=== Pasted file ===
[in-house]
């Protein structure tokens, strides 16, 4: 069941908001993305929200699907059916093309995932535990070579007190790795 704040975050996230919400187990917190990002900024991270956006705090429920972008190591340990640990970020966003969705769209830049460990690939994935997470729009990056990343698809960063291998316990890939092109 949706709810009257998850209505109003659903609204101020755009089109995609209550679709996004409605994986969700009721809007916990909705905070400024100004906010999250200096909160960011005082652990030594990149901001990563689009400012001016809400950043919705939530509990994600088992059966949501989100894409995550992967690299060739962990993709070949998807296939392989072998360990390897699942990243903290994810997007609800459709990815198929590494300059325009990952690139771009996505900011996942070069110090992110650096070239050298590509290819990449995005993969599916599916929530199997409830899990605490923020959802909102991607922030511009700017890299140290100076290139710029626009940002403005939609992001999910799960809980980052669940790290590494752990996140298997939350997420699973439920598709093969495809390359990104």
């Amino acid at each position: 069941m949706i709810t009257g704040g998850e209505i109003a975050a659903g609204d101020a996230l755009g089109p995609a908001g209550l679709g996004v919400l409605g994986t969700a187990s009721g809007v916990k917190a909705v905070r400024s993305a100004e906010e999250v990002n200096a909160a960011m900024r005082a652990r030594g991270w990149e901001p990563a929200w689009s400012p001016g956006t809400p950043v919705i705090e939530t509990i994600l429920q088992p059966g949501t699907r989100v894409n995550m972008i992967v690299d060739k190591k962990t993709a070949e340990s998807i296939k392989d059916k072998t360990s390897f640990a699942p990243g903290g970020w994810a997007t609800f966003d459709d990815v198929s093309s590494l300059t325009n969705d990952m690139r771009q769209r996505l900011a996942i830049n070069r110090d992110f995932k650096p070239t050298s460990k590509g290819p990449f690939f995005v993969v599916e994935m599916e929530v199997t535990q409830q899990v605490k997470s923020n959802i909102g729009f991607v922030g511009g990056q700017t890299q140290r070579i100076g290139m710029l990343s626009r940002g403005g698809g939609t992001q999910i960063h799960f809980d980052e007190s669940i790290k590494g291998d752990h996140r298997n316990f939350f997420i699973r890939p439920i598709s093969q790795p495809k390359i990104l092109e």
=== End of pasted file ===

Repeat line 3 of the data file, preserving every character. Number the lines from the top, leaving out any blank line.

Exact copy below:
């Amino acid at each position: 069941m949706i709810t009257g704040g998850e209505i109003a975050a659903g609204d101020a996230l755009g089109p995609a908001g209550l679709g996004v919400l409605g994986t969700a187990s009721g809007v916990k917190a909705v905070r400024s993305a100004e906010e999250v990002n200096a909160a960011m900024r005082a652990r030594g991270w990149e901001p990563a929200w689009s400012p001016g956006t809400p950043v919705i705090e939530t509990i994600l429920q088992p059966g949501t699907r989100v894409n995550m972008i992967v690299d060739k190591k962990t993709a070949e340990s998807i296939k392989d059916k072998t360990s390897f640990a699942p990243g903290g970020w994810a997007t609800f966003d459709d990815v198929s093309s590494l300059t325009n969705d990952m690139r771009q769209r996505l900011a996942i830049n070069r110090d992110f995932k650096p070239t050298s460990k590509g290819p990449f690939f995005v993969v599916e994935m599916e929530v199997t535990q409830q899990v605490k997470s923020n959802i909102g729009f991607v922030g511009g990056q700017t890299q140290r070579i100076g290139m710029l990343s626009r940002g403005g698809g939609t992001q999910i960063h799960f809980d980052e007190s669940i790290k590494g291998d752990h996140r298997n316990f939350f997420i699973r890939p439920i598709s093969q790795p495809k390359i990104l092109e």